A beautiful rhododendron, possibly Rhododendron pachysanthum.

Path in the back garden.

Crocosmia 'Solfatarre', a plant we both agree is a winner. It's my favorite crocosmia species and a new addition to my own garden. 

The silver plant could be Artemisia absinthium.

An old familiar friend, Mimulus auruntiacus or sticky monkey flower.

Sculpture by Mike Taylor.

View of the back garden from a path on the west side. What a lovely place to enjoy the garden.

Rhododendron species.

Pittosporum upper left, rodgersia and thalictrum.

Could not remember this plant. Anyone? - Denise from A Growing Obsession I.D.'d it as Galtonia, which seems spot-on. Thank you, Denise!

Shade garden, the lawn is just visible on the left. It should be noted that Lendon is the mastermind behind the landscaping aspect of this incredible garden.

Shade garden with a wonderful water feature.

Achillea, a rare one - I believe Peter said Achillea sibirica.

Here is the path leading from the lawn to the shade garden and then the wonderful waterfall feature just visible at the top of the photo center.

Royal fern or Osmunda regalis. Having seen this beauty in Peter's garden, I bought one from the nursery where I work.

Thalictrum species. Such fairy-like flowers in the shade garden. Evan Bean of the Practical Plant Geek properly I.D.'d it as Anemonopsis macrophylla. Thank you, Evan!

What color and texture combinations. They were everywhere, and every photo is different. There is something to keep a plant-lover busy for many years.

Coleus forest.

 Part of the path on the eastern side of the garden leading down towards the shade garden which opens up to the lawn and sunny borders.

Eucomis species.

I believe this is Epimedium wushanense. Wow, what leaves!

Asiatic lily with astilbe in the background.

 Hakonechloa macra on the left and a Nandina domestica 'Filamentosa' on the right.

Mahonia 'Soft Caress' on the left. Japanese painted fern on the right.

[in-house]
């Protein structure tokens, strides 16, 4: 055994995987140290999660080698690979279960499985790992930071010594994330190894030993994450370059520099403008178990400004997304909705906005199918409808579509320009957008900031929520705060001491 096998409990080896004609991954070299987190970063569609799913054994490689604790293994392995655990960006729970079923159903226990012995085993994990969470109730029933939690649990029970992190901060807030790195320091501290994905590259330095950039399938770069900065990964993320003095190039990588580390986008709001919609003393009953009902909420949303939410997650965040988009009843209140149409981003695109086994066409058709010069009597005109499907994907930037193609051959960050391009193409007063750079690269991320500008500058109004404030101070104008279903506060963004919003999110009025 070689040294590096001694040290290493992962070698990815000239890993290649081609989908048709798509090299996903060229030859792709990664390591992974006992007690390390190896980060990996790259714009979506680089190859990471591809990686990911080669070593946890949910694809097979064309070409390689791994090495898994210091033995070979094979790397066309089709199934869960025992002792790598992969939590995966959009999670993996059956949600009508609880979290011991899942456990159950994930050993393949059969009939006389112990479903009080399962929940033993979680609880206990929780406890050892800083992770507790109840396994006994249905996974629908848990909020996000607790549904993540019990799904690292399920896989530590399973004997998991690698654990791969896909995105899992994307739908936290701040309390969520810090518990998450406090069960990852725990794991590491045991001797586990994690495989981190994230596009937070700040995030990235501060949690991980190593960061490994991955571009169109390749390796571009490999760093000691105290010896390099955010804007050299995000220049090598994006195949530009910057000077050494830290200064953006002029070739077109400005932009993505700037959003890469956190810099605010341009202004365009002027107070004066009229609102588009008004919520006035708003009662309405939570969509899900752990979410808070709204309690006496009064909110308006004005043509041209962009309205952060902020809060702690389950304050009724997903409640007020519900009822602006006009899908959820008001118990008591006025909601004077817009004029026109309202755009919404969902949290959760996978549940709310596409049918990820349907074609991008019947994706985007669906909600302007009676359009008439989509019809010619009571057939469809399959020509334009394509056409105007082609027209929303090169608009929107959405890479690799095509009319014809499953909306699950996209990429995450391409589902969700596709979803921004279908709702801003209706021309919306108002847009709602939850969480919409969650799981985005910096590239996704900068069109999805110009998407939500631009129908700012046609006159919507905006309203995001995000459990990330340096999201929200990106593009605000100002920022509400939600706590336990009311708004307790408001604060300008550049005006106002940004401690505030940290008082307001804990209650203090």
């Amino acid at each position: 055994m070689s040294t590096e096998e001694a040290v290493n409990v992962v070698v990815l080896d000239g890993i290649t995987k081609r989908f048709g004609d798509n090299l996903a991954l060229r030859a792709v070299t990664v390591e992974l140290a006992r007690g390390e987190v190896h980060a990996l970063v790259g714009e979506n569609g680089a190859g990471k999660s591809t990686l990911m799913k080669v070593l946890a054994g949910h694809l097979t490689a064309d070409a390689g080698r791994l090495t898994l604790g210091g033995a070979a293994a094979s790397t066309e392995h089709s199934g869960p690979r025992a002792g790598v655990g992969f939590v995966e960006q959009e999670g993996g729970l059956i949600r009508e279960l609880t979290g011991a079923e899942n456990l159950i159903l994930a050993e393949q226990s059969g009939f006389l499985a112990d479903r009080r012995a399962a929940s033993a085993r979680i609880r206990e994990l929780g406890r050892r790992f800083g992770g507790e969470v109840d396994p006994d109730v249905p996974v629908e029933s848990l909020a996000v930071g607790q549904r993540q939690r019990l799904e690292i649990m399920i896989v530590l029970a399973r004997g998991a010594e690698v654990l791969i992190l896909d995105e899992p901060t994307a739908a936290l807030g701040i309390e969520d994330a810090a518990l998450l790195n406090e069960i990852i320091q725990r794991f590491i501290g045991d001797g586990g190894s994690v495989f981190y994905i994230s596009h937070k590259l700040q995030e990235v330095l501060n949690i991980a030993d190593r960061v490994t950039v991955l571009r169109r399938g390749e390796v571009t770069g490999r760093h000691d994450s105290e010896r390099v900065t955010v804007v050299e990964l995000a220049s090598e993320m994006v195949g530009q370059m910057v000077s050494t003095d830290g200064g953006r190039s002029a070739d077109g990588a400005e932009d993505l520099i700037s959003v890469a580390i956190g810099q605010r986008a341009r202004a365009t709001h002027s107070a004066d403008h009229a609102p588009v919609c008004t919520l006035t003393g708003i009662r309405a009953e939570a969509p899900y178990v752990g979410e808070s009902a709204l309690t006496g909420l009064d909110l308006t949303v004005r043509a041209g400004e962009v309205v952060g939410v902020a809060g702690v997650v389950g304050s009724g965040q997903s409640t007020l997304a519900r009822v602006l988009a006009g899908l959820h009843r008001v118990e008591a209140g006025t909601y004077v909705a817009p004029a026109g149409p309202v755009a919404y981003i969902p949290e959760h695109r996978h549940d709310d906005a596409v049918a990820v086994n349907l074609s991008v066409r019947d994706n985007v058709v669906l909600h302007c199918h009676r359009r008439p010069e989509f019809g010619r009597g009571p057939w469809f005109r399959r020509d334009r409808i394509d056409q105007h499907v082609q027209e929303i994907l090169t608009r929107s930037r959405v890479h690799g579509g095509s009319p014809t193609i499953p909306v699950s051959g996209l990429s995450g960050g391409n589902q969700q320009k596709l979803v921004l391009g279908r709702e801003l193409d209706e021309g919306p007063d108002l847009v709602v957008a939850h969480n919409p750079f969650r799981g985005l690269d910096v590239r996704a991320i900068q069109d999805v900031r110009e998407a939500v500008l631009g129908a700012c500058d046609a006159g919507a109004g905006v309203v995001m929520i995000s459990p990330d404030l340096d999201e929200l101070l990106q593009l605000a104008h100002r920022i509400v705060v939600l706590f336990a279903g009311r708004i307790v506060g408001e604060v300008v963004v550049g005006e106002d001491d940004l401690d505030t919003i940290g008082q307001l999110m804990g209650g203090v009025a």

Potentilla gelida in the foreground. This path is in the sunny garden.

They lit the fire for us. What a treat.

While Sharon, Peter and Len were relaxing, I was madly taking photos before the sun set. The house is a 1900 mill-worker's home that Lendon added onto over the past couple of decades. It's in a wonderful neighborhood of Portland, too - John's Landing near the Willamette River.

Clematis species.

Toad lily or tricyrtis species.

Artemesia (I think) and Potentilla gelida and maybe three other plants in there.

Hydrangea quercifolia or oakleaf hydrangea with the greenhouse in the background. One of my top 10 favorite plants.

Fantastic urn, a focal point like this gives gardens a sense of place.

Hakonechloa macra, hydrangea, coleus, and what looks to be Impatiens balfourii on the left.

A kind of senecio--Peter could not remember the species and I have never seen it myself. It could be Senecio cephalophorus. Sedum laxum on the left, heuchera on the right.

Lovely sculptural focal points in the garden surrounded by hostas, a maple tree and more.

Len is a smart man. Around the garden perimeter he has left this space to be able to access the garden from the back side so as not to disturb the garden. What a genius. This should be built into every garden if space allows.

Rhododendron species, maybe a Rhododendron yakushimanum hybrid.

A final look back at the home and the front garden.

I asked Peter to describe his garden. He put the question back on me asking how I would describe it. Foolishly, I answered "Tropical" then realized my mistake. I just meant tropical in the sense that it has a va-va voom lusciousness about it. He never did answer my question, I think because it's a really difficult one to answer. It's his garden, unlike any other. Obviously, there are a plethora of hardy plants which I recognize but also many other treasures that you just have to discover on your own. It's a garden for a man who has been involved with plants on a very elite level for decades. It's a garden of a collection of plants cultivated with an incredible partner who built the foundations for such a place.

Peter, I cannot thank you enough for your's and Lendon's time and for opening your garden to a humble garden blogger. I want the rest of Portland and beyond to know such a treasure exists here and if we're all lucky, perhaps you'll open it again for future Hardy Plant Society of Oregon open garden dates.

That's it for this week at Chickadee Gardens. Until next time thank you for reading and happy gardening!!